Innovation wins FDA Food Safety Challenge
Purdue's entry, "Physical method for concentrating Salmonella to detectable levels using automated microfiltration," was developed by a team of researchers led by Michael Ladisch, distinguished professor in the Department of Agricultural and Biological Engineering and Weldon School of Biomedical Engineering and director of Laboratory of Renewable Resources Engineering. Other team members include Eduardo Ximenes, bioprocess research scientist at LORRE; Kirk Foster, senior research engineer, and Jim Jones, software development, in the Weldon School of Biomedical Engineering; Tommy Kreke and Xingya Liu, research staff; Seockmo Ku, graduate student, and Haley Roos and Dayanne Moras, undergraduate students in LORRE; and Amanda Deering, research assistant professor in the Department of Food Science. The team will receive $300,000 in prize money to further develop the technology.
Ladisch said the detection of food pathogens, or microorganisms that cause food-based illness, in the United States is excellent. He said the FDA, the U.S. Department of Agriculture and the food industry are able to detect pathogens, identify them and their sources.
"The challenge they now face is being able to test more samples more quickly, so that the time between when a food pathogen might be present and when it is detected would be shortened," he said. "Our technology makes it possible to process the samples much more quickly, in hours instead of days."
A video clip that shows Ladisch, his team members and the award-winning technology in use is available at http://youtu.be/YvDlCbaziuU. The Purdue Research Foundation Office of Technology Commercialization has filed for U.S. and international patent protection for this innovation.
"Food safety is a critical concern for all of us, and Purdue uses a multi-disciplinary approach involving several colleges and departments that work together to detect and prevent contamination of foods," said Lisa Mauer, director of the Purdue Center for Food Safety Engineering. "It is a tribute to this work that an esteemed agency like the FDA would recognize Mike and other Purdue researchers in this field with this prestigious award."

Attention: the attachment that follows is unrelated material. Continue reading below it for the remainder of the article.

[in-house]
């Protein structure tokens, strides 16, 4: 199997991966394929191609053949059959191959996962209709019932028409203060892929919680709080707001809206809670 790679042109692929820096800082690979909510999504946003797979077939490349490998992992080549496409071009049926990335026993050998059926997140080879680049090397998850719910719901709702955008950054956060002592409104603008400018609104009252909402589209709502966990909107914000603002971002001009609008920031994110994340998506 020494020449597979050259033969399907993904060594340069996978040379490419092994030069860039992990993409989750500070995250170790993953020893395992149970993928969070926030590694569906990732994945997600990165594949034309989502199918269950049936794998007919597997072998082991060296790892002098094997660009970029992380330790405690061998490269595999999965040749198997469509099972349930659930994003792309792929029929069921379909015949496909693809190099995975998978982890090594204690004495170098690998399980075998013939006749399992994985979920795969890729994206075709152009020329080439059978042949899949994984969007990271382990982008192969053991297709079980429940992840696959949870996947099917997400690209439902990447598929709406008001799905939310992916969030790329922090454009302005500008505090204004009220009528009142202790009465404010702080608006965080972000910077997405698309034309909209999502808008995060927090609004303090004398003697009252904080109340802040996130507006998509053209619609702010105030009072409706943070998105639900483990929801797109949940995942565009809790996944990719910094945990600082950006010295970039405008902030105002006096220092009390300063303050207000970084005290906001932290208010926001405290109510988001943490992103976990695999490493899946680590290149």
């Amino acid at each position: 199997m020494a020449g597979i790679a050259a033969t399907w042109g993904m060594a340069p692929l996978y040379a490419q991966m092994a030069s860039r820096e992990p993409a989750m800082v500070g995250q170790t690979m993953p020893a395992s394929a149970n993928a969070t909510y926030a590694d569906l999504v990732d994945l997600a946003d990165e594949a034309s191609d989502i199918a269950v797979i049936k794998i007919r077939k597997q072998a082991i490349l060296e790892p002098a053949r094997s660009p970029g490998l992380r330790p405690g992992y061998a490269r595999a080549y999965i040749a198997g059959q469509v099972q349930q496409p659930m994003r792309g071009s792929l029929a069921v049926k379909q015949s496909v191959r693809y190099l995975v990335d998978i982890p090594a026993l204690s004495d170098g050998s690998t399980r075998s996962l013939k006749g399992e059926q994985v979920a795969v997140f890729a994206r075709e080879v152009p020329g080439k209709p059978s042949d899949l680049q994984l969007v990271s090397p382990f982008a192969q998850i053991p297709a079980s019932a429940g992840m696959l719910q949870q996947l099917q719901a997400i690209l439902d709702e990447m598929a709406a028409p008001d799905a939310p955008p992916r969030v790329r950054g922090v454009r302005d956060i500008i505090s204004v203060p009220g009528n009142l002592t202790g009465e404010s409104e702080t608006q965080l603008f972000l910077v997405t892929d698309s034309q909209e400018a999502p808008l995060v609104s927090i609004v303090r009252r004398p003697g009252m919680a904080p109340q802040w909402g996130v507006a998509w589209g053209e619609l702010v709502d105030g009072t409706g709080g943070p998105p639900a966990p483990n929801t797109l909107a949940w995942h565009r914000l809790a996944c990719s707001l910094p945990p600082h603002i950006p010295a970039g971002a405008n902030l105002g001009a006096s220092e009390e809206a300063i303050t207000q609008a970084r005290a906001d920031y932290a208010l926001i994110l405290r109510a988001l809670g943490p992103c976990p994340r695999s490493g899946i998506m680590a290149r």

The research was supported by the USDA Agricultural Research Service, through the National Food Safety Program (NP108 - James Lindsay, senior national program leader), which provides research funding to the Purdue Center for Food Safety Engineering, and also by the Department of Agricultural and Biological Engineering and the Weldon School of Biomedical Engineering. Former director Richard Linton, now dean of the College of Agriculture and Life Sciences at North Carolina State University, and Mauer oversaw the project.
An estimated one in six Americans is sickened by foodborne illnesses annually, resulting in about 3,000 deaths, according to the Centers for Disease Control and Prevention. Salmonella is the leading cause of deaths and of hospitalizations related to foodborne illness, estimated to cause 380 deaths and 19,000 hospitalizations in the United States each year.
The FDA Food Safety Challenge is a prize competition to advance breakthrough ideas on how to find disease-causing organisms in food, especially salmonella, in fresh produce. The challenge was developed through the America COMPETES Reauthorization Act of 2010. The act grants all federal agencies broad authority to conduct prize competitions to spur innovation, solve tough problems and advance their core missions. The challenge sought revolutionary improvements in the speed of the FDA's detection methods for salmonella.
"We are truly impressed by the number and quality of submissions we received as part of the FDA 2014 Food Safety Challenge, and we are excited to announce the winners who demonstrated the most promising ideas for fighting foodborne illness through the course of the Challenge," said Palmer Orlandi, Ph.D., the FDA's acting chief science officer and research director in the Office of Foods and Veterinary Medicine. "These breakthrough concepts for detecting foodborne pathogens in fresh produce and other foods will help ensure quicker detection of problems in our food supply and help prevent foodborne illnesses."
Caption: Michael Ladisch, distinguished professor in the Department of Agricultural and Biological Engineering and Weldon School of Biomedical Engineering and director of the Laboratory of Renewable Resources Engineering, and Tommy Kreke, research staff member, examine fresh spinach and liquid samples that were created by Purdue technology more quickly than traditional methods. The technology won the grand prize in the 2014 FDA Food Safety Challenge.